Twitter of the Day

@DrKKAggarwal:Low cholesterol linked to anxiety, depression, suicide, hemorrhagic stroke and cancers http://bit.ly/11NoEBU #Health

@DrKKAggarwal: How do I deal with the loss of a child? Please watch this episode of SPIRITUAL SOLUTIONS http://tinyurl.com/c54l5b7

 
    Spiritual Update

(Dr KK Aggarwal, Group Editor in Chief, IJCP Group of Publications and eMedinews)

Why does our mythology say to omit one food item each day during the month of Magh?

Kalpavas is observed in the month of Magh as one month of disciplined life. Apart from a compulsory early morning sunbath, a person is expected to eat only once in a day and omit one food item every day. One should eat less salt during the full moon Purnima which falls during the Magh month. Purnima is linked with water retention, therefore, eating less salt on any Purnima is recommended. The only answer as to why our

For comments and archives

 
    Infertility Update (Dr Kaberi Banerjee, IVF expert, New Delhi)

How can the damage be fixed?

The surgeon will try to cut the scars between your fallopian tube and ovary. If one or both tubes are completely blocked, your surgeon can attempt to open the tube. Surgery can be done in one of two ways (laparoscopy or laparotomy). Laparoscopy, or minimally invasive surgery, can be performed. During this procedure a very small camera attached to a thin telescope is inserted through a small incision (surgical opening) below your belly button. The surgery is performed during small tools, which can be inserted through other small incisions across your belly. A traditional open procedure, called a laparotomy, also may be used. In this procedure, the surgery is performed through a large incision made in your belly (abdomen).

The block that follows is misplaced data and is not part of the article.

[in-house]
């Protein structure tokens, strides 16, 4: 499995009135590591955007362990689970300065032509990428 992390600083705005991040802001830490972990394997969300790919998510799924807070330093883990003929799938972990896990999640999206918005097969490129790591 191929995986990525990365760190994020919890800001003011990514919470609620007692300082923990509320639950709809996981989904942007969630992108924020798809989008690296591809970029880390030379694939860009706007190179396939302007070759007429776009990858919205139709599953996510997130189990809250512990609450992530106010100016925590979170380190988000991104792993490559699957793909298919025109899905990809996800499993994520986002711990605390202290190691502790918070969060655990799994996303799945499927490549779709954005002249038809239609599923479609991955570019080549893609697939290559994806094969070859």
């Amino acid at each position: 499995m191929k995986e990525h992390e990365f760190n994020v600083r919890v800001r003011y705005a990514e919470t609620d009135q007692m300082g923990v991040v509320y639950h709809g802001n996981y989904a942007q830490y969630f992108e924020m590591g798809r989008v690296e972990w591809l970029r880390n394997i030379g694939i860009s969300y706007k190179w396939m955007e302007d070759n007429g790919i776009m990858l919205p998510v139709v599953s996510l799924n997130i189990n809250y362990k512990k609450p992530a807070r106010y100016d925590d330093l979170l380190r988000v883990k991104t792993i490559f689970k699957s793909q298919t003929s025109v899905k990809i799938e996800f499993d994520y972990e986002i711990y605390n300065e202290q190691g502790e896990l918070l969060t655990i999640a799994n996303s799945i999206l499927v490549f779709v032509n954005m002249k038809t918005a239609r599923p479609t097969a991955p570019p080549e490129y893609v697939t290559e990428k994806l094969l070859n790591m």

Tat Tvam Asi………and the Life Continues……

(Dr N K Bhatia, Medical Director, Mission Jan Jagriti Blood Bank)

Multiple red blood cells transfusion

  • Multiple transfusions are repeated transfusions of red blood cells over a long period of time.
  • Patients who receive multiple transfusions are particularly at risk of acute febrile reactions. With experience these can be recognized, so that transfusions are not delayed or stopped unnecessarily.

For comments and archives

 
    An Inspirational Story

The value of time

Imagine there is a bank that credits your account each morning with $86,400. It carries over no balance from day to day. Every evening deletes whatever part of the balance you failed to use during the day. What would you do? Draw out every cent, of course!!!

Each of us has such a bank. Its name is TIME.

Every morning, it credits you with 86,400 seconds. Every night it writes off, as lost, whatever of this you have failed to invest to good purpose. It carries over no balance. It allows no overdraft. Each day it opens a new account for you. Each night it burns the remains of the day. If you fail to use the day’s deposits, the loss is yours.

There is no going back. There is no drawing against the “tomorrow”. You must live in the present on today’s deposits. Invest it so as to get from it the utmost in health, happiness, and success!